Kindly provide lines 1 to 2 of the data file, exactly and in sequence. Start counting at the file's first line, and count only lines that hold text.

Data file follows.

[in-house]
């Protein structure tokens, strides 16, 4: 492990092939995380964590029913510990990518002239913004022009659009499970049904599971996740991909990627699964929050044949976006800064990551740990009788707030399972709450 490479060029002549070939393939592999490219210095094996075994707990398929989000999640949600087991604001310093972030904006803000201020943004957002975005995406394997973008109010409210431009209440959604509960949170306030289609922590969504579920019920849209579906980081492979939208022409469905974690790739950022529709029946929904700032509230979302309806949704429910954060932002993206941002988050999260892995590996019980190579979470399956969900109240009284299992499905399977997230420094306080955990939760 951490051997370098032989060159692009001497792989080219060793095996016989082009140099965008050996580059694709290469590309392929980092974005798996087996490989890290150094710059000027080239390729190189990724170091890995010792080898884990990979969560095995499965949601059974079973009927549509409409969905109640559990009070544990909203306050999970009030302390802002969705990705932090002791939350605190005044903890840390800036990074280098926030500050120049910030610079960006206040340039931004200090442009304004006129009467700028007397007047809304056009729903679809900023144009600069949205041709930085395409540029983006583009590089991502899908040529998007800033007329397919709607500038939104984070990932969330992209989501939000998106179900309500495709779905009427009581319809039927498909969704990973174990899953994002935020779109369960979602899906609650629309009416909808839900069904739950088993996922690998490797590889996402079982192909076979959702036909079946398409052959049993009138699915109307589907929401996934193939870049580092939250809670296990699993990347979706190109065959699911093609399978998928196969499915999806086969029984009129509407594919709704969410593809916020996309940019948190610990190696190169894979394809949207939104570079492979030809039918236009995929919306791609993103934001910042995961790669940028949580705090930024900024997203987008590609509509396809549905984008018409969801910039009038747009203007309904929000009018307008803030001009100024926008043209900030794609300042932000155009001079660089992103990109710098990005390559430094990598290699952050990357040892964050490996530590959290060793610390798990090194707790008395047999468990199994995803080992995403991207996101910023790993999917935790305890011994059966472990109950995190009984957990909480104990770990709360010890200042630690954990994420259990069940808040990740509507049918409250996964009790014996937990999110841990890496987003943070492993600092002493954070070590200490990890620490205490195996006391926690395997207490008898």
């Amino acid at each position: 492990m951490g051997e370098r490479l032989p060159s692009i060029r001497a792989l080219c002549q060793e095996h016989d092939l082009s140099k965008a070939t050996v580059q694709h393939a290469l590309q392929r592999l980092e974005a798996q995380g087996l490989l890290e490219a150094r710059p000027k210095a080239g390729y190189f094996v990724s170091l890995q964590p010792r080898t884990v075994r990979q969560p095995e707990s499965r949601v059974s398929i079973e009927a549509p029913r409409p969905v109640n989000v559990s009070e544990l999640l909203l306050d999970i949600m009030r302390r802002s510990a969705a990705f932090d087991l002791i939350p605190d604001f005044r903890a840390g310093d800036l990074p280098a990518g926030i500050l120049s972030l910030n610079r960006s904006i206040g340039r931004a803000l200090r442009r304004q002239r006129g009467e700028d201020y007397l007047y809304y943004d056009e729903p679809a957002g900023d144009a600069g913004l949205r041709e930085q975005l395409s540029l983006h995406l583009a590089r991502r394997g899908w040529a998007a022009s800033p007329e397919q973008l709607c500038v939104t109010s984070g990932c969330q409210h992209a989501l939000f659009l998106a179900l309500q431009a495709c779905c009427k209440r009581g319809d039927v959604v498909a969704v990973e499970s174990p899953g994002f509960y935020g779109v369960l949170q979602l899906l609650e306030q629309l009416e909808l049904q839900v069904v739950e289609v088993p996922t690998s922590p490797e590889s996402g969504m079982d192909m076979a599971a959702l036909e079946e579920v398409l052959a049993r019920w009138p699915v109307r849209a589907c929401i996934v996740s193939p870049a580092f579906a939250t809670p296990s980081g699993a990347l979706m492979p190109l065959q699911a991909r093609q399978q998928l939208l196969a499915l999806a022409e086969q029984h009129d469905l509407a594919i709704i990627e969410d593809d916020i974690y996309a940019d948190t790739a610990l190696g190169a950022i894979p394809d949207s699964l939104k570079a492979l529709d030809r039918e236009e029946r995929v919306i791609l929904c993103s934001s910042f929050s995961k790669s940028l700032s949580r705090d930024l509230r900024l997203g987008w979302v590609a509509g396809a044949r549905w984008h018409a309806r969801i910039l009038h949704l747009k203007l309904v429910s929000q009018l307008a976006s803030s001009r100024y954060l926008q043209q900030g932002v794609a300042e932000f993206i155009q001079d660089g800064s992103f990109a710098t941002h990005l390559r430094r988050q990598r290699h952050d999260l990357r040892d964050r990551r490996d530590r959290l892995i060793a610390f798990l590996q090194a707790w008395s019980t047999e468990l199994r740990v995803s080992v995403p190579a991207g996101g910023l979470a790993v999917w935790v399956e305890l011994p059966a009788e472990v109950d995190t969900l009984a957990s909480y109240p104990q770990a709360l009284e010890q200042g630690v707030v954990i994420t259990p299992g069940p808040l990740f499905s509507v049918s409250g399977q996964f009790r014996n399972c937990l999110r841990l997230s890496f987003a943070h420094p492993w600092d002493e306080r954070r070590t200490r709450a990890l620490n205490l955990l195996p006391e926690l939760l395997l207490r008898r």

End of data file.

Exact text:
[in-house]
């Protein structure tokens, strides 16, 4: 492990092939995380964590029913510990990518002239913004022009659009499970049904599971996740991909990627699964929050044949976006800064990551740990009788707030399972709450 490479060029002549070939393939592999490219210095094996075994707990398929989000999640949600087991604001310093972030904006803000201020943004957002975005995406394997973008109010409210431009209440959604509960949170306030289609922590969504579920019920849209579906980081492979939208022409469905974690790739950022529709029946929904700032509230979302309806949704429910954060932002993206941002988050999260892995590996019980190579979470399956969900109240009284299992499905399977997230420094306080955990939760 951490051997370098032989060159692009001497792989080219060793095996016989082009140099965008050996580059694709290469590309392929980092974005798996087996490989890290150094710059000027080239390729190189990724170091890995010792080898884990990979969560095995499965949601059974079973009927549509409409969905109640559990009070544990909203306050999970009030302390802002969705990705932090002791939350605190005044903890840390800036990074280098926030500050120049910030610079960006206040340039931004200090442009304004006129009467700028007397007047809304056009729903679809900023144009600069949205041709930085395409540029983006583009590089991502899908040529998007800033007329397919709607500038939104984070990932969330992209989501939000998106179900309500495709779905009427009581319809039927498909969704990973174990899953994002935020779109369960979602899906609650629309009416909808839900069904739950088993996922690998490797590889996402079982192909076979959702036909079946398409052959049993009138699915109307589907929401996934193939870049580092939250809670296990699993990347979706190109065959699911093609399978998928196969499915999806086969029984009129509407594919709704969410593809916020996309940019948190610990190696190169894979394809949207939104570079492979030809039918236009995929919306791609993103934001910042995961790669940028949580705090930024900024997203987008590609509509396809549905984008018409969801910039009038747009203007309904929000009018307008803030001009100024926008043209900030794609300042932000155009001079660089992103990109710098990005390559430094990598290699952050990357040892964050490996530590959290060793610390798990090194707790008395047999468990199994995803080992995403991207996101910023790993999917935790305890011994059966472990109950995190009984957990909480104990770990709360010890200042630690954990994420259990069940808040990740509507049918409250996964009790014996937990999110841990890496987003943070492993600092002493954070070590200490990890620490205490195996006391926690395997207490008898």